Cheryl Saunders (Melbourne): The Constitutional Credentials of State Constitutions. Simone Bignall (UNSW): Dismantling the White-Man Face: Racialisation, Faciality and the Palm Island Riot. From the new Sydney Review of Books, Kerryn Goldsworthy on what we talk about when we talk about Australian literature; and “who or what killed Australian literature?”: Nicholas Jose reviews The Burning Library by Geordie Williamson. Martin W. Lewis on Australia’s empty countryside and the Melbourne/Sydney rivalry. The first chapter from Why Australia Prospered: The Shifting Sources of Economic Growth by Ian W. McLean (and more). Who really rules Australia? Murray Hunter on a tragic tale of the Australian people. Campbell Newman doesn't like compulsory voting, even though it's part of our democratic makeup and delivers more equitable elections, writes Alex White.
Surbhi Arora and Anshuman Gupta (UPES): Control Oil, Rule the World! David Bartram (Leicester): What is Work? Insights from Non-Intuitive Cases. Peter Hart on an “informal arrangement” to not report the news. From Jacobin, Peter Frase writes in defense of Soviet waiters. David Cole on how we made killing easy. Bristling Dixie: Uncle Walt thought Song of the South would be his masterpiece — now it’s invisible. Walk this way: Throughout history we've engineered new steps, from the sensible to the ceremonial. Gail Heriot on the sad irony of affirmative action. Suppose I pitched you a blog called, “The Ugly, Uneducated, and Morally Unsophisticated Women of OKCupid Who Don’t Deserve To Have Sex With Me”. From The New Yorker, what will Obama do with his second term? We the People: Michael Scherer on why the White House loves your Death Star petition.
Bruce M. Owen (SIEPR): Decorrupting Government: The United States Board of Overseers. Edward B. Foley (Ohio State): The Separation of Electoral Powers. Jody Freeman (Harvard) and Jim Rossi (Vanderbilt): Improving Coordination of Related Agency Responsibilities. Alexander M. Wolf (Fordham): Taking Back What's Theirs: The Recess Appointments Clause, Pro Forma Sessions, and a Political Tug-of-War. Josh Chafetz (Cornell): The Phenomenology of Gridlock. R. Shep Melnick on the gridlock illusion: If Washington seems to get much less done than it once did, it is partly because it is trying to do so much more. How big is government? A new “map” shows nobody knows. How big should government be? Justin Fox wonders. Russ Baker on why the “all government is bad” movement is bad. Samuel Goldman on why conservatives should make government simpler, not smaller. Do Americans trust government less because it’s become an insurance broker? Megan Donovan on rebuilding trust in the government.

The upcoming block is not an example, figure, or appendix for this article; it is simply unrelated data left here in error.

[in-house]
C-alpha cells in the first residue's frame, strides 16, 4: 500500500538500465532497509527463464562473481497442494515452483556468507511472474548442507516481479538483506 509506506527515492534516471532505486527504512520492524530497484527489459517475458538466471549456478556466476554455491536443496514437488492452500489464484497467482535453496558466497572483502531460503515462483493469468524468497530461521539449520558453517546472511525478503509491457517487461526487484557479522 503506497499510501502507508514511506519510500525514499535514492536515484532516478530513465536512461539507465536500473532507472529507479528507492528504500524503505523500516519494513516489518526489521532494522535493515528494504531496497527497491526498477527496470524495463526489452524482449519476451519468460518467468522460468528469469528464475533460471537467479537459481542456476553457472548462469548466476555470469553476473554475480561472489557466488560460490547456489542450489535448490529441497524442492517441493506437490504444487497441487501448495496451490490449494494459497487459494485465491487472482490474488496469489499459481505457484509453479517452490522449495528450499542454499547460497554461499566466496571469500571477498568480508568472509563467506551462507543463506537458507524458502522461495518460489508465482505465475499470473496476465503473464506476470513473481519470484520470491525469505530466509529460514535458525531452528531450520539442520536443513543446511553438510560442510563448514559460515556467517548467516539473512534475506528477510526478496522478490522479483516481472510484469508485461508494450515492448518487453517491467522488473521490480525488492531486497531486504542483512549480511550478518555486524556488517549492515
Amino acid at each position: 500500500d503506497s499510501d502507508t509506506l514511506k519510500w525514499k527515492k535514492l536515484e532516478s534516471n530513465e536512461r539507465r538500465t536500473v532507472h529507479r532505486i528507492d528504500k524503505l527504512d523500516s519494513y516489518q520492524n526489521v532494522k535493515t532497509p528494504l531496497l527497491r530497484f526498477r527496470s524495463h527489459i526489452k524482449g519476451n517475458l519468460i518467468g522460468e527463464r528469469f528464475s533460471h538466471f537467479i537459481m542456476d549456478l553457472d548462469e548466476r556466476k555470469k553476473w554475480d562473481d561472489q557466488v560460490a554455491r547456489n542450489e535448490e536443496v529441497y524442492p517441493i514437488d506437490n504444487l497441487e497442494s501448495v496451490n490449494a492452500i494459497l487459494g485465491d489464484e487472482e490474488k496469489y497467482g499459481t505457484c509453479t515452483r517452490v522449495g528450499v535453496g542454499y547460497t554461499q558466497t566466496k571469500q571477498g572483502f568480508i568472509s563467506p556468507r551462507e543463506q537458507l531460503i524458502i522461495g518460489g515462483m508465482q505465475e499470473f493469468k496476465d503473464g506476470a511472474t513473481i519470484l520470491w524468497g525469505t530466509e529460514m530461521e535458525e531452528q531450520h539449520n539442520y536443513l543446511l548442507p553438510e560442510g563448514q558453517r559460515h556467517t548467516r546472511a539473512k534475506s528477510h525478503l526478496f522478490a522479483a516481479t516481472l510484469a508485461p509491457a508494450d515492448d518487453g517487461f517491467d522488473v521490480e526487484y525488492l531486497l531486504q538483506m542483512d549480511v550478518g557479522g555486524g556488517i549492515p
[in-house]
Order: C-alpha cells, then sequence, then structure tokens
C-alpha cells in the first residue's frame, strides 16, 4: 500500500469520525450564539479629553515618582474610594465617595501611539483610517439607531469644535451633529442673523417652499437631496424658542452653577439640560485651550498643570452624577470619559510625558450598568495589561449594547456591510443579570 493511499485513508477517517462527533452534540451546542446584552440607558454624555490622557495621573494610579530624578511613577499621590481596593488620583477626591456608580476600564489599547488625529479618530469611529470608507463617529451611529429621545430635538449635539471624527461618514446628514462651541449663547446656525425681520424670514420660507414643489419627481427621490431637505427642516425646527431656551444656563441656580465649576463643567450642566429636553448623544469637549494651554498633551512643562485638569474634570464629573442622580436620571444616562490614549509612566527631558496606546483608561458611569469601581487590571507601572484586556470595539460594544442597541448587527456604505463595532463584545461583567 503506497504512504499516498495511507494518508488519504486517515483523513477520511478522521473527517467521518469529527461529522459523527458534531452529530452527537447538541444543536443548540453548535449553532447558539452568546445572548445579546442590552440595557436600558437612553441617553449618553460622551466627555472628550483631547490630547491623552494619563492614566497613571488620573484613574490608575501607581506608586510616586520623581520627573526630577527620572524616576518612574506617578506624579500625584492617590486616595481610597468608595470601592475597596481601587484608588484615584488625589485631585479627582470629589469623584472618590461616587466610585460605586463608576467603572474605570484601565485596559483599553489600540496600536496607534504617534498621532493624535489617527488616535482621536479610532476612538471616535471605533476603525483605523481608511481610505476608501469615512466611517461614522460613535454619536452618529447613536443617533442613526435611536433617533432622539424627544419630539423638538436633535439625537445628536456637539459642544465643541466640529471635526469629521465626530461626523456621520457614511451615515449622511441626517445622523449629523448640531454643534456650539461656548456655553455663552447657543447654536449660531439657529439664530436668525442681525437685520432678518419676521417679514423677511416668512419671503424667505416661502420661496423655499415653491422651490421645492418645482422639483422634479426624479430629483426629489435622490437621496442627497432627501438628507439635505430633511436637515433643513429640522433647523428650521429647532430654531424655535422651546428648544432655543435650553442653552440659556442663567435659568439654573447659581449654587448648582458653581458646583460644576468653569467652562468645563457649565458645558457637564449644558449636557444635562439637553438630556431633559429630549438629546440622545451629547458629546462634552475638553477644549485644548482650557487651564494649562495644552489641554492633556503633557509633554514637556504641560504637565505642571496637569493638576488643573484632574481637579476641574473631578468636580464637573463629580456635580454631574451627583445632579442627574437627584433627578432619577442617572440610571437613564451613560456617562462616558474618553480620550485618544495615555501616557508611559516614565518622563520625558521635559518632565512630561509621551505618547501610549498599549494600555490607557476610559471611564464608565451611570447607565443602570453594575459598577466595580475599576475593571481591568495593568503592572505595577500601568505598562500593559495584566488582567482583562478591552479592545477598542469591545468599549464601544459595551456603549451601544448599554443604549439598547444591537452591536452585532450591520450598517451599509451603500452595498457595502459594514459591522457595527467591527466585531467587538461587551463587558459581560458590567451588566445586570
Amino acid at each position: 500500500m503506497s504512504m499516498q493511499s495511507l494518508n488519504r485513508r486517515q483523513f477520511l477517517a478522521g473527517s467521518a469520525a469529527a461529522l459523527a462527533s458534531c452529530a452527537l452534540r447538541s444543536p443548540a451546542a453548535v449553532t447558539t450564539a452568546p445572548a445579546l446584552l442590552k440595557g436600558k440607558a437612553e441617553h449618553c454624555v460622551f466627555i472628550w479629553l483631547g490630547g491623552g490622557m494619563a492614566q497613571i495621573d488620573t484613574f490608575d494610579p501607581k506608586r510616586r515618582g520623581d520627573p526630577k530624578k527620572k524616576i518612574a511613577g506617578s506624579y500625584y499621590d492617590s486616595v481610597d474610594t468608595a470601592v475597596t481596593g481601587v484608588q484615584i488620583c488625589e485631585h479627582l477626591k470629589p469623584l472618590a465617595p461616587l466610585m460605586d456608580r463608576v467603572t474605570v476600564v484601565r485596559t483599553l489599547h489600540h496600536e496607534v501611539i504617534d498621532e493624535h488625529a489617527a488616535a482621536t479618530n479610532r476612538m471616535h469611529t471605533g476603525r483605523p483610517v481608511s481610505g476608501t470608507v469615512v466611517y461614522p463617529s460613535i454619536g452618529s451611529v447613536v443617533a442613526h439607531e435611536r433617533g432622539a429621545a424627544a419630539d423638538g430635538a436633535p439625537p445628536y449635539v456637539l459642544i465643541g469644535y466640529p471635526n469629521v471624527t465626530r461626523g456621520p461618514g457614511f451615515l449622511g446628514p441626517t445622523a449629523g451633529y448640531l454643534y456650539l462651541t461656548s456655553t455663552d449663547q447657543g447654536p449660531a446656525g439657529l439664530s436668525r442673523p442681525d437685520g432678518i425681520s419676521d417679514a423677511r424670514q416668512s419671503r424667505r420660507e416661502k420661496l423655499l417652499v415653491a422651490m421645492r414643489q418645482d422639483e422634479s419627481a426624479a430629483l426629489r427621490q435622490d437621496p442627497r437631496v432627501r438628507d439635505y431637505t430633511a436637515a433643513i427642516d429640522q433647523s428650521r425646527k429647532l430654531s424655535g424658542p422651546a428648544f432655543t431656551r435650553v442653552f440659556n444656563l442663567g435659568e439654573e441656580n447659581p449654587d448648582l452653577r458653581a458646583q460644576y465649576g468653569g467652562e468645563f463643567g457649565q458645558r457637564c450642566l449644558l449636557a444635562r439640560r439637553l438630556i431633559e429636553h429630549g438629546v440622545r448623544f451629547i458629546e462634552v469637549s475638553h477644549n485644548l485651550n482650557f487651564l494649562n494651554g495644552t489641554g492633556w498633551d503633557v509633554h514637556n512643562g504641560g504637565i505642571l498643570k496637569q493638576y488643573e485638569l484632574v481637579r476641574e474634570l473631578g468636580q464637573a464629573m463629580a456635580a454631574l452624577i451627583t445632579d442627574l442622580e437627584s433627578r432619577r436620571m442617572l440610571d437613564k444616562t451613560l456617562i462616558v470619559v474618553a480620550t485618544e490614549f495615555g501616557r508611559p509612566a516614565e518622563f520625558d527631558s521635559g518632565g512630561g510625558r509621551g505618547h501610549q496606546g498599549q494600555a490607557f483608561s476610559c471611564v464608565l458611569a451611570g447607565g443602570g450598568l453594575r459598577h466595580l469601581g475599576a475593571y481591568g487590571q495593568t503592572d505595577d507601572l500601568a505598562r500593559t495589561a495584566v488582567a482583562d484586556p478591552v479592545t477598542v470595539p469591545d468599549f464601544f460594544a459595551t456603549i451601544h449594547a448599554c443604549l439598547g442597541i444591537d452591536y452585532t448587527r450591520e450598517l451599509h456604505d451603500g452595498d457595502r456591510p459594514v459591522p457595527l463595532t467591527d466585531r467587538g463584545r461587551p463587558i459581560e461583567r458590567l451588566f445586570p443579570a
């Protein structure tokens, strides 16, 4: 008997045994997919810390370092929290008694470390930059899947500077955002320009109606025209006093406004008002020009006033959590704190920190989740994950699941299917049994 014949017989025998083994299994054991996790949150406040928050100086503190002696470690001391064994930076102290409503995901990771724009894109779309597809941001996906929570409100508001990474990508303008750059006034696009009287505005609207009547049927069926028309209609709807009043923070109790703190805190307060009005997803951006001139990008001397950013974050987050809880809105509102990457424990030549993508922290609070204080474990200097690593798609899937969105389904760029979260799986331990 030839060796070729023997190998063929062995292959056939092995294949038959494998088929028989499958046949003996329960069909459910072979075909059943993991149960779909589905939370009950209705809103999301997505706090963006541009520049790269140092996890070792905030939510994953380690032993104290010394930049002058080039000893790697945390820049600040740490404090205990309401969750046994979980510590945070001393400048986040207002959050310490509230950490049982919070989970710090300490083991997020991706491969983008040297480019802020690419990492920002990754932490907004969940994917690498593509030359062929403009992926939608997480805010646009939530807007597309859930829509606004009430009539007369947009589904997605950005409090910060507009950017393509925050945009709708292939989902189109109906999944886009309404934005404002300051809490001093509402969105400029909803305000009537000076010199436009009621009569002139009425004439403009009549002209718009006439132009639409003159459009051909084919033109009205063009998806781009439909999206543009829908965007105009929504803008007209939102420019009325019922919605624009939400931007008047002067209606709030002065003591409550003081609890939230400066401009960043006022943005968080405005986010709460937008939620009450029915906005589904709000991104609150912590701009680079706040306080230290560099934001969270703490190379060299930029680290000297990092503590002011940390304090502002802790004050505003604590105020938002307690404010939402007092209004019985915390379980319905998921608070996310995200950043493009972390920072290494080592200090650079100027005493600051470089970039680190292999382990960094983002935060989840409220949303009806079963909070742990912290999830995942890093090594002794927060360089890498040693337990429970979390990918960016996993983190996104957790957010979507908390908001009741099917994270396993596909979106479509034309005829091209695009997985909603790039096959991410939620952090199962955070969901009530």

Aysel Boztepe (Fatih): Green Marketing and Its Impact on Consumer Buying Behavior. Daphna Lewinsohn-Zamir (HUJ): Can't Buy Me Love: Monetary Versus In-Kind Remedies. Can a party rule by capturing most of the country but less than half of the people? We might be about to find out. Just make do: Tom Inglis reviews Embracing the Ordinary: Lessons from the Champions of Everyday Life by Michael Foley. Do animals in Chernobyl’s fallout zone glow? Mary Mycio on the scientific debate about Europe’s unlikeliest wildlife sanctuary. Rex Hammock on his predictions about the future of print magazines. From The Baffler, who’s the shop steward on your kickstarter? Jaana Woiceshyn on why it’s good but hard to be selfish. Ask Polly: Why are people such assholes? Anti-gay, anti-immigrant, birther groups join forces to file mother of all Prop 8 briefs.
Alpaslan Akay, Olivier Bargain, Mathias Dolls, Dirk Neumann, Andreas Peichl, and Sebastian Siegloch (IZA): Happy Taxpayers? Income Taxation and Well-Being. Maurice E. Stucke (Tennessee): Should Competition Policy Promote Happiness? Mark Walker’s Happy-People-Pills for All looks at what it means to be happy and how advanced pharmacological agents might mimic natural wellbeing. The human talent for unhappiness: Jane Shilling reviews The Examined Life: How We Lose and Find Ourselves by Stephen Grosz. Tauriq Moosa on when happiness is immoral. Emily Esfahani Smith on how there's more to life than being happy: It is the very pursuit of happiness that thwarts happiness. Give away your money, feel happier? Money changes everything: According to new research, money actually does buy happiness — with one notable exception (and more).